OTTAWA -- A promised federal wage subsidy to cover three-quarters of salaries will go to any company -- large, medium or small -- charity or non-profit that can show it has seen revenues drop sharply due to COVID-19.

The 75-per-cent subsidy on wages meant to cushion the blow from the pandemic will be available to employers that can show their revenues have fallen by at least 30 per cent due to COVID-19.

The wages the subsidy covers will be capped at $847 a week and backdated to March 15, Prime Minister Justin Trudeau said Monday.

Speaking outside his Ottawa residence, he said the size of the company or the number of employees will not bear on whether it qualifies for the help, in line with what other countries have done.

He asked companies that get the subsidy to rehire workers laid off over the last two weeks, and ensure that all the money through the program goes to employees.

Trudeau says companies that can pay their employees without federal help should do so, warning of consequences for businesses caught abusing federal financial aid -- although he isn't providing details.

He says the program will have to rely in some measure on employers sticking to the honour system when applying for help. He adds there will be an oversight system, but isn't providing details today.

"We are trusting you to do the right thing. If you have the means to pay the remaining 25 per cent that's not covered by the subsidy, please do so," Trudeau said.

"And if you think this is a system you can take advantage of or game, don't. There will be serious consequences for those who do."

More of the details, including the estimated cost of the measure, will be available tomorrow, Trudeau said.

The details unveiled Monday came after days of criticism from a broad swath of business and labour groups over the original proposal of a 10 per cent subsidy, which they said fell well short of what was needed to avoid mass layoffs.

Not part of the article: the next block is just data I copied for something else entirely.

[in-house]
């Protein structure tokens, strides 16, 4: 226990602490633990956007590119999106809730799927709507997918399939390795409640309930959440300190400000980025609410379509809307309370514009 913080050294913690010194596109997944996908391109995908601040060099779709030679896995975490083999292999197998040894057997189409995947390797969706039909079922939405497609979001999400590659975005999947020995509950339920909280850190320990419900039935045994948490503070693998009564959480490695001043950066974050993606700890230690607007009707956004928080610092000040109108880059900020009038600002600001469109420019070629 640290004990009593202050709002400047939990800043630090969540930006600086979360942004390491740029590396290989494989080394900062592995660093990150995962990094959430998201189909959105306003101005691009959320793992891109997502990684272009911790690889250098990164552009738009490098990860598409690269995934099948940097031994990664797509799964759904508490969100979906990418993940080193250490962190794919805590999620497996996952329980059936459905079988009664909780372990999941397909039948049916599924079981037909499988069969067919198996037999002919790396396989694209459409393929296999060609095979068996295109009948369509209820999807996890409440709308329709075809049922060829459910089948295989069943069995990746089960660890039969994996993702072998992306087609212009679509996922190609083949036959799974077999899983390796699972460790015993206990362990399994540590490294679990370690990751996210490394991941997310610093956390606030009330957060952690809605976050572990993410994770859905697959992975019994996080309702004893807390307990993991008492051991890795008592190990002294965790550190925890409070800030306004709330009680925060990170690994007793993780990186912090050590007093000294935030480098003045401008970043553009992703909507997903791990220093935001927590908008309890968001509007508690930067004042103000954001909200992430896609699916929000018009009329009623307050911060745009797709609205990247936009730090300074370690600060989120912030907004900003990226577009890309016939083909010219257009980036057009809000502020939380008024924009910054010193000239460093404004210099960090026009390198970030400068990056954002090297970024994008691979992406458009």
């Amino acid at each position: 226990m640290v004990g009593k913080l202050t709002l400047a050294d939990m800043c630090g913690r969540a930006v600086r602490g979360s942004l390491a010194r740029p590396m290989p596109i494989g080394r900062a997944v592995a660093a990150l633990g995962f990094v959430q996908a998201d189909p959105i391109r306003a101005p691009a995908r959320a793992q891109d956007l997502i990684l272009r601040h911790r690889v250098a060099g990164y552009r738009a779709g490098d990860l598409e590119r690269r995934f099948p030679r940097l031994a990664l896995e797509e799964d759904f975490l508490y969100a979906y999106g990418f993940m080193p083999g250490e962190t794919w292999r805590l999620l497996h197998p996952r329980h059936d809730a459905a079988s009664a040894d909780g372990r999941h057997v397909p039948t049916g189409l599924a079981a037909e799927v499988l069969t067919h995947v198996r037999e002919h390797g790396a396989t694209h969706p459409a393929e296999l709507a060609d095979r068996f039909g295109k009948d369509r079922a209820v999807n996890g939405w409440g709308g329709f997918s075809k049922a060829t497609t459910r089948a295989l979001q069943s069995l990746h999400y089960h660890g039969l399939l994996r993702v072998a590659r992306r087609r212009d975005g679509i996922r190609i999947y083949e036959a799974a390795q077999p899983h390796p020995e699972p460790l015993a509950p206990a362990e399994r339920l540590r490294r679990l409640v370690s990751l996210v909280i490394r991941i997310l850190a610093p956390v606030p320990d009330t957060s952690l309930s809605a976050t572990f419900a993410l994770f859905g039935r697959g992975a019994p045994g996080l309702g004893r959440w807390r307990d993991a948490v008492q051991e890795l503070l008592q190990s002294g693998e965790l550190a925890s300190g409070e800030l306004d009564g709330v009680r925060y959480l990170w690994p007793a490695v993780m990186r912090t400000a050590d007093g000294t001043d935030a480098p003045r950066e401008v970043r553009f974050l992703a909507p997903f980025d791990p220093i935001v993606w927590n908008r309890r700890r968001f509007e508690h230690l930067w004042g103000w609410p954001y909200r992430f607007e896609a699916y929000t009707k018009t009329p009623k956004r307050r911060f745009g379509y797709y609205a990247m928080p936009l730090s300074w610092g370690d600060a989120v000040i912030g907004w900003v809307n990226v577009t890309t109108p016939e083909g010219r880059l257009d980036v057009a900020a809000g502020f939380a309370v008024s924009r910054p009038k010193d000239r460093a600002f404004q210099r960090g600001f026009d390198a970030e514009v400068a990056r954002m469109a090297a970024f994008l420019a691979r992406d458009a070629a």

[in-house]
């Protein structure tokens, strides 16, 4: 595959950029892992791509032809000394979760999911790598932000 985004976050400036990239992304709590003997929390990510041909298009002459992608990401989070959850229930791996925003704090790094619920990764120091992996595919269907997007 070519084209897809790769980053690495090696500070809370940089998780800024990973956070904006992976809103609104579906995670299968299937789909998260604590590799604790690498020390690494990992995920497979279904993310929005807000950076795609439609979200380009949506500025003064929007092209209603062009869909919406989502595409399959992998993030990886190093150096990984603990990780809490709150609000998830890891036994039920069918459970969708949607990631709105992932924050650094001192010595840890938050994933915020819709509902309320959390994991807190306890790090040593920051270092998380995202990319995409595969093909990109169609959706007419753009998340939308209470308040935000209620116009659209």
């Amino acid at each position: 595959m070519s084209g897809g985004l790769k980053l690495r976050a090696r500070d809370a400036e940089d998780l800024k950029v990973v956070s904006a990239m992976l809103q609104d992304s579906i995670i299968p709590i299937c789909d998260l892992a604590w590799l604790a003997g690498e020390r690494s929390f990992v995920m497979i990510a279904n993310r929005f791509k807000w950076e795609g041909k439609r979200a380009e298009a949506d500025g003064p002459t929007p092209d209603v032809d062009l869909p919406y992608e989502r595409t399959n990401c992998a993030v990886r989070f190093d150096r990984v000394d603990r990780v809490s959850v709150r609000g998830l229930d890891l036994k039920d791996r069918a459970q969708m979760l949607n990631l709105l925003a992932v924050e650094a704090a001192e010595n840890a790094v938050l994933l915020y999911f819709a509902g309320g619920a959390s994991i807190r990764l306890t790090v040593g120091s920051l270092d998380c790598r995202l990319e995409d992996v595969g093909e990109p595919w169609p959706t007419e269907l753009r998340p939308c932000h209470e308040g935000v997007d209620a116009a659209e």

The federal bailout package to date is now valued at more than $200 billion, including $52 billion in direct spending, $85 billion in tax deferrals for individuals and businesses, and $65 billion in loans. Last week, TD Economics estimated the increased wage subsidy could add $25 billion in direct spending to the total.

Providing the wage subsidy to companies of all sizes that experience a decline in revenue should help prevent further layoffs and provide much-needed relief to employers and employees, said Goldy Hyder, president and CEO of the Business Council of Canada.

Dan Kelly, president of the Canadian Federation of Independent Business, said in a statement that keeping administrative requirements light should ensure support can get quickly to the businesses that need it.

Both groups said they would be looking for more details, including whether there will be a cap per employer over the duration of the program.

"The decisions to make the wage subsidy widely available to employers of all sizes and structures is the right approach given the unique nature of the COVID-19 pandemic," Kelly said in a statement.

"The wage subsidy is the single best measure to help Canada prepare for a quick recovery the minute the emergency phase of the pandemic is over."

But the CFIB also warned Monday that financial issues for other businesses are mounting. The organization suggested that one in five small and medium-sized businesses remain open during the economic shutdown linked to COVID-19, while two in five are worried about having to permanently close.

The CFIB suggests one-quarter of its members don't think they can cover some of their fixed costs, such as rent and leases, for April, based on a survey of its members over the weekend.

Trudeau isn't saying if the government is going to help with those costs, only that the Liberals will listen to businesses and non-profits that have problem and try to address them.